The others, they’re all right. Even if they gave me notes, they still let me make the last decision. The only thing they were concerned about was the violence — usually. “Oh, for the Hong Kong movie, you can shoot as much as you want, but in this country, can you cut it down a little bit? Not more than five shots instead of a hundred bullets in your film.” I understood, and I sympathized. I mean, in this country, there were some Asian gangsters robbing a jewelry store in an Asian area. When they caught them and asked them why they did that, they said, “We learned from John Woo movies.” They learned it from Bullet in the Head. This was many, many years ago, but I still feel pretty bad. So when the studio said it didn’t want to give any bad influences to younger people, I calmed down a little.

Is there a film from your American period that you wish people would take another look at?
Windtalkers. There were not many people who really understood that movie or liked it. It was not good timing. The movie had to be released in 2001. Then 9/11 happened, so they had to push it. They were so afraid audiences wouldn’t want to watch a war movie at that time. I had a conflict with the writers. I said, “My kind of movie is usually about friendship, respect, and honor.” But the writers didn’t feel good about that. They said, “The enemy is the enemy. The enemy has to be destroyed.” I tried to make it a human story. The audience didn’t expect a movie about friendship. But I’m still proud of that movie.

Your style of action filmmaking was so influential in the ’90s and 2000s, but then, in the mid-2000s or so, there was a move toward a harder, “realistic” handheld aesthetic. Did you sense that at the time? That’s when you went to China and did Red Cliff. 
Yeah, I sensed it. I didn’t like it. At the time, I couldn’t stand to see everyone doing the same thing and using the shaky camera and fast cuts. Even the drama movies were always using a handheld camera. I couldn’t read the actors’ faces. I couldn’t hear what they were saying. I couldn’t pay attention to their performances. I had a problem with that kind of style. Whenever I watched that kind of movie, whether in a theater or on DVD, whenever I saw the camera shake, I stepped out. I left the theater. I couldn’t stand it. I think it’s not a real movie. The reason I went to shoot a Chinese movie is because I had been asked to help Chinese movies have more of a world market. I didn’t feel I got old or anything like that. I just didn’t like the new changes.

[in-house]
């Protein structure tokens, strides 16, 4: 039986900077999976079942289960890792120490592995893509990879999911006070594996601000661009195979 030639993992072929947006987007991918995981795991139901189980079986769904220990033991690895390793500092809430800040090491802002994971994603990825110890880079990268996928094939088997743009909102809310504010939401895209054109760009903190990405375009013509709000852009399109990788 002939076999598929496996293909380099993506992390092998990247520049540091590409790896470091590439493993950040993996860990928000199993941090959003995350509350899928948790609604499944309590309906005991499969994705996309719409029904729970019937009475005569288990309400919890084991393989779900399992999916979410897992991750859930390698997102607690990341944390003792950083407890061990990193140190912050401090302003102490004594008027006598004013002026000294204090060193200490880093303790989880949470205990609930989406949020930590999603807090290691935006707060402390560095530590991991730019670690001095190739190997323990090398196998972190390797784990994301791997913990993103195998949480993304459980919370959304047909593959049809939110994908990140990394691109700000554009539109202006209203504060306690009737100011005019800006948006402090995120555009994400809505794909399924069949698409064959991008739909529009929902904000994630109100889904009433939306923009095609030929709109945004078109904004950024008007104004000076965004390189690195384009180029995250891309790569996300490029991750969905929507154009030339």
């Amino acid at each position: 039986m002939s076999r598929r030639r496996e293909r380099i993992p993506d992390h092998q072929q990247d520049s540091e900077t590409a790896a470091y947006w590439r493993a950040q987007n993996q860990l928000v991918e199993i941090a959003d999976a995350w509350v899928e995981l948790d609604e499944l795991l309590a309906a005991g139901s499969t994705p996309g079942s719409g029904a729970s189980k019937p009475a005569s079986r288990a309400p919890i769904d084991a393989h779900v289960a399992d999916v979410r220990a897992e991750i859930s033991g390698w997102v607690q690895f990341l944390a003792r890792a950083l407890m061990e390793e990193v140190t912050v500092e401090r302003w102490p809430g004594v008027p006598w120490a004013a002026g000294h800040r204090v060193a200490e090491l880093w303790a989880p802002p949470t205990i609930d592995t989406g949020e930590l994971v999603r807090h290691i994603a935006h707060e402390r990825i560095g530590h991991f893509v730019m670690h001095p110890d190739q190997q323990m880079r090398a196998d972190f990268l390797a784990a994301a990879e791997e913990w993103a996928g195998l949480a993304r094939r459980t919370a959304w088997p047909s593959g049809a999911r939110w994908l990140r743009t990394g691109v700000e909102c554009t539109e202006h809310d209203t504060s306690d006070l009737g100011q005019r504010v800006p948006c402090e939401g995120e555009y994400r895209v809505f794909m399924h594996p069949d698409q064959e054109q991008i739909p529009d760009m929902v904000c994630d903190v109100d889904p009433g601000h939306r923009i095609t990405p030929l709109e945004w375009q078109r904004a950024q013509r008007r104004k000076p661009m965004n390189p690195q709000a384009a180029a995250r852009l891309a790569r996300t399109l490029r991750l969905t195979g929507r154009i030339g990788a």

You just shot another movie, Silent Night, is that correct?
Yeah. Very interesting movie. The whole movie is without dialogue. It allowed me to use visuals to tell the story, to tell how the character feels. We are using music instead of language. And the movie is all about sight and sound. The budget was a little tight, and the schedule was tight, but it made me change my working style. Usually, for a big movie, a studio movie, we shoot a lot of coverage, then leave it to the cutting room. But in this movie, I tried to combine things without doing any coverage shots. I had to force myself to use a new kind of technique. Some scenes were about two or three pages, but I did it all in one shot.

It’s almost like you’re finally doing a musical. 
Yeah. Yeah. [Laughs]

How do you view your American period now? Is there anything you would have done differently if you had to do it all over again?
I’ve learned a lot of things. I learned how to shoot an action scene with CGI and other technical things. I think all of us, including the actors, no matter if they’re American or Chinese — we all have the same kind of emotion and humanity. But in Hollywood, it feels safer, because everybody is so professional. In Hong Kong, they just shoot the movie even without a script. But I’m still learning. Every movie is a learning process for me. This is a great world. Everybody deserves to learn.

This interview has been edited and condensed for clarity.

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‘My Films Had So Much Anger’